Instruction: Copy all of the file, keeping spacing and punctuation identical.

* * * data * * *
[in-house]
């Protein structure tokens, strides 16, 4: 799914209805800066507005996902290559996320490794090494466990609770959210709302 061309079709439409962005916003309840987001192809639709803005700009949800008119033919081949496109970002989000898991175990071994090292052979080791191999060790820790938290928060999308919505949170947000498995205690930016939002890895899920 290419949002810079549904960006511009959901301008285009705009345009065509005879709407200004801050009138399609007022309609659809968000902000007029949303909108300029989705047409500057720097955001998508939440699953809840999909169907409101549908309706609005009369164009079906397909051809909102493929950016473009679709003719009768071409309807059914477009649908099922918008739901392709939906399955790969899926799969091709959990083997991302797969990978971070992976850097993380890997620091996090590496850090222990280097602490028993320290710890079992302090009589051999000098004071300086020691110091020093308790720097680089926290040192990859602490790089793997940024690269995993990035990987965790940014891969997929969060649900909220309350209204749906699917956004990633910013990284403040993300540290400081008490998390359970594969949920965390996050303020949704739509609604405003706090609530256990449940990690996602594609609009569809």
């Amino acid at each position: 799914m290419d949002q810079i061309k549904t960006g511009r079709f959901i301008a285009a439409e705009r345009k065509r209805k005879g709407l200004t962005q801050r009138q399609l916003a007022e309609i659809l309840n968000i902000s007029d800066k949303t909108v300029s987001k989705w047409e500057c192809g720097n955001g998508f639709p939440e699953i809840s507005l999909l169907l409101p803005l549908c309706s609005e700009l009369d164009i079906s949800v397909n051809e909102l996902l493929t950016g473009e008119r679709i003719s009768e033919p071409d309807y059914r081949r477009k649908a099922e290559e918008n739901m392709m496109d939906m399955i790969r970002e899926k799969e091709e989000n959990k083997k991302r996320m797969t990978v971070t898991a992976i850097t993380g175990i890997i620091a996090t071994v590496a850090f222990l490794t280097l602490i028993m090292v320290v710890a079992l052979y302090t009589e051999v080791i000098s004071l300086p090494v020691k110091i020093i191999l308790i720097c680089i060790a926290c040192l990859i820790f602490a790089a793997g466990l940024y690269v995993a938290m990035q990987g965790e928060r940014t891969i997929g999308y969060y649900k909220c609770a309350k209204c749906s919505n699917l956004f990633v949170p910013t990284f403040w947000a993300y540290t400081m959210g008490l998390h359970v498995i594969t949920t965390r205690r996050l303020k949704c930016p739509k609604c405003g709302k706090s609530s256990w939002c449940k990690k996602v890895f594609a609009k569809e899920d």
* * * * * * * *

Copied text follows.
[in-house]
């Protein structure tokens, strides 16, 4: 799914209805800066507005996902290559996320490794090494466990609770959210709302 061309079709439409962005916003309840987001192809639709803005700009949800008119033919081949496109970002989000898991175990071994090292052979080791191999060790820790938290928060999308919505949170947000498995205690930016939002890895899920 290419949002810079549904960006511009959901301008285009705009345009065509005879709407200004801050009138399609007022309609659809968000902000007029949303909108300029989705047409500057720097955001998508939440699953809840999909169907409101549908309706609005009369164009079906397909051809909102493929950016473009679709003719009768071409309807059914477009649908099922918008739901392709939906399955790969899926799969091709959990083997991302797969990978971070992976850097993380890997620091996090590496850090222990280097602490028993320290710890079992302090009589051999000098004071300086020691110091020093308790720097680089926290040192990859602490790089793997940024690269995993990035990987965790940014891969997929969060649900909220309350209204749906699917956004990633910013990284403040993300540290400081008490998390359970594969949920965390996050303020949704739509609604405003706090609530256990449940990690996602594609609009569809």
């Amino acid at each position: 799914m290419d949002q810079i061309k549904t960006g511009r079709f959901i301008a285009a439409e705009r345009k065509r209805k005879g709407l200004t962005q801050r009138q399609l916003a007022e309609i659809l309840n968000i902000s007029d800066k949303t909108v300029s987001k989705w047409e500057c192809g720097n955001g998508f639709p939440e699953i809840s507005l999909l169907l409101p803005l549908c309706s609005e700009l009369d164009i079906s949800v397909n051809e909102l996902l493929t950016g473009e008119r679709i003719s009768e033919p071409d309807y059914r081949r477009k649908a099922e290559e918008n739901m392709m496109d939906m399955i790969r970002e899926k799969e091709e989000n959990k083997k991302r996320m797969t990978v971070t898991a992976i850097t993380g175990i890997i620091a996090t071994v590496a850090f222990l490794t280097l602490i028993m090292v320290v710890a079992l052979y302090t009589e051999v080791i000098s004071l300086p090494v020691k110091i020093i191999l308790i720097c680089i060790a926290c040192l990859i820790f602490a790089a793997g466990l940024y690269v995993a938290m990035q990987g965790e928060r940014t891969i997929g999308y969060y649900k909220c609770a309350k209204c749906s919505n699917l956004f990633v949170p910013t990284f403040w947000a993300y540290t400081m959210g008490l998390h359970v498995i594969t949920t965390r205690r996050l303020k949704c930016p739509k609604c405003g709302k706090s609530s256990w939002c449940k990690k996602v890895f594609a609009k569809e899920d």